- 1995 – The Norwegian rocket incident: Russia almost launches a nuclear attack after it mistakes Black Brant XII, a Norwegian research rocket, for a US Trident missile.
This was a close one. For the only time in history, a nuclear briefcase was activated (Yeltsin’s), but then de-activated when the Russians determined that the missile was headed away from their country.
- 1996 – Billy Bailey becomes the last person to be hanged in the U.S.A.
Bailey chose hanging over lethal injection because he didn’t want to be “put to sleep”. For his last meal, he requested a well-done steak, a baked potato with sour cream and butter, buttered rolls, peas, and vanilla ice cream. Have a look at that link to see other prisoners’ last meals, which I find fascinating. Eichmann even got a bottle of kosher wine! (Alcohol is forbidden to U.S. condemned prisoners.) But a well done steak! Oy!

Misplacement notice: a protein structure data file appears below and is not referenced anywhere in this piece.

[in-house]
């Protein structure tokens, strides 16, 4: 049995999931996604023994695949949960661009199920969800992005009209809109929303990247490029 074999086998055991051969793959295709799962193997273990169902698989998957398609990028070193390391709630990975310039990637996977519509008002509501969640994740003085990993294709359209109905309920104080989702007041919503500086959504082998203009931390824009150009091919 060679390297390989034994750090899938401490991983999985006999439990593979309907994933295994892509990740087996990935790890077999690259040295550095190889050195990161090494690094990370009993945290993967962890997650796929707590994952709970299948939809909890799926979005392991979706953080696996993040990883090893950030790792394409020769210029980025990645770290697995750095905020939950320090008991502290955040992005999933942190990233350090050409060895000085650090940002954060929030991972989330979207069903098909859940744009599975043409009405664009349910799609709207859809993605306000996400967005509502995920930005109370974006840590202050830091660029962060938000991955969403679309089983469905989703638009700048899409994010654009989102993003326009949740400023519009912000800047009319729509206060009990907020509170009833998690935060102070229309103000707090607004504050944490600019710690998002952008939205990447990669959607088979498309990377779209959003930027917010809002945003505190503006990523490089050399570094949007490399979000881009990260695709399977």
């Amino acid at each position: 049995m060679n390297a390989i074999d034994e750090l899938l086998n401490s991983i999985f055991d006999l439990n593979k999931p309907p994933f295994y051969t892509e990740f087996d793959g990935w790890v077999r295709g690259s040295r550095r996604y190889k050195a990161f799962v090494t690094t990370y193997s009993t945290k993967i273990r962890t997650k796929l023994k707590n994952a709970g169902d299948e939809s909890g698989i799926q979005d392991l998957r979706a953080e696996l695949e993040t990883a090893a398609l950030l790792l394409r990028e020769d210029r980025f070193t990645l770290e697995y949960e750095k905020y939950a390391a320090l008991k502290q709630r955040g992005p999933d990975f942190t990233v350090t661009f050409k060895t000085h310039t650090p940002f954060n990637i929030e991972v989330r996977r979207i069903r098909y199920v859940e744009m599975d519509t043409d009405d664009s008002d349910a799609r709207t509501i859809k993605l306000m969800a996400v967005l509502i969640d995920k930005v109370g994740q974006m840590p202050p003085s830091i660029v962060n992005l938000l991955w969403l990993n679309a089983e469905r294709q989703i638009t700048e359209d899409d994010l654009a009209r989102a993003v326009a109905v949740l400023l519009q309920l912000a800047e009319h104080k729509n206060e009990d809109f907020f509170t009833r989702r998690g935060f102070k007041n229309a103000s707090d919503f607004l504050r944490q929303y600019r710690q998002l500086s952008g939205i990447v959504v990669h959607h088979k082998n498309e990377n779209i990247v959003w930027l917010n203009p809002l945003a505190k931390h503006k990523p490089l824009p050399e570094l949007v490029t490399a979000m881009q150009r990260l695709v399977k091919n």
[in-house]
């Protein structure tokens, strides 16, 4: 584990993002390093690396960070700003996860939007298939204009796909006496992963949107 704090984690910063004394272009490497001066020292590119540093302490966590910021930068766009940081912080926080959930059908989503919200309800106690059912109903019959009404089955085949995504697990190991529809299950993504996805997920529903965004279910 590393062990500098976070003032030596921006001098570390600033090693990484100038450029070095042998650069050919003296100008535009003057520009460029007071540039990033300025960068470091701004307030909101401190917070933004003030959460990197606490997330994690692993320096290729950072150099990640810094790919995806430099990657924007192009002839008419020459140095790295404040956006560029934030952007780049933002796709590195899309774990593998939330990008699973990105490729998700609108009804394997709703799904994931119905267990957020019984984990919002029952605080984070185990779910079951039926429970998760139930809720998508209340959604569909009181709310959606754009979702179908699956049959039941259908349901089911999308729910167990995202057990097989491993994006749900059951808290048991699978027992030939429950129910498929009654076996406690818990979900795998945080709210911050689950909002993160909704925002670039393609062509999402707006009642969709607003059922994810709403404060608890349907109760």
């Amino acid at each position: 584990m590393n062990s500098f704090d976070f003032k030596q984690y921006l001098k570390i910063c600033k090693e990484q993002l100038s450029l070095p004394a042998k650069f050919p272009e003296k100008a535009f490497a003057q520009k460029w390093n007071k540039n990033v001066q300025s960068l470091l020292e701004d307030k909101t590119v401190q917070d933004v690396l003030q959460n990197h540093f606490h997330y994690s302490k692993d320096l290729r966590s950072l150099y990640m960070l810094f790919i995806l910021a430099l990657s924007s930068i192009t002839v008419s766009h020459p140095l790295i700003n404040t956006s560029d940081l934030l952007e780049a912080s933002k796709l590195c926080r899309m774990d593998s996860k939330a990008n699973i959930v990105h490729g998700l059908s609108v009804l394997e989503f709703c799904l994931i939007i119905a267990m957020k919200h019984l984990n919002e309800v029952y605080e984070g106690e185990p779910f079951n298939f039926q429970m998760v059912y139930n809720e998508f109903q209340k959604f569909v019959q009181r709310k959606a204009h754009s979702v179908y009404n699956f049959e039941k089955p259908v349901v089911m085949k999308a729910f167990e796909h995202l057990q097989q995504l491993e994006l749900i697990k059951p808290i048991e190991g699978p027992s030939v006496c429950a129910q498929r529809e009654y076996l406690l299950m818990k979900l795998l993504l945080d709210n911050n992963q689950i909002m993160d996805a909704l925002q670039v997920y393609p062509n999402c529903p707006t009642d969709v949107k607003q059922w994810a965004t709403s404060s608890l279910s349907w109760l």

Here are the gallows used to hang Bailey:
- 2011 – The first wave of the Egyptian revolution begins throughout the country, marked by street demonstrations, rallies, acts of civil disobedience, riots, labour strikes, and violent clashes.
Notables born on this day include:
- 1627 – Robert Boyle, Anglo-Irish chemist and physicist (d. 1691)
- 1759 – Robert Burns, Scottish poet and songwriter (d. 1796)
- 1874 – W. Somerset Maugham, British playwright, novelist, and short story writer (d. 1965)
- 1882 – Virginia Woolf, English novelist, essayist, short story writer, and critic (d. 1941)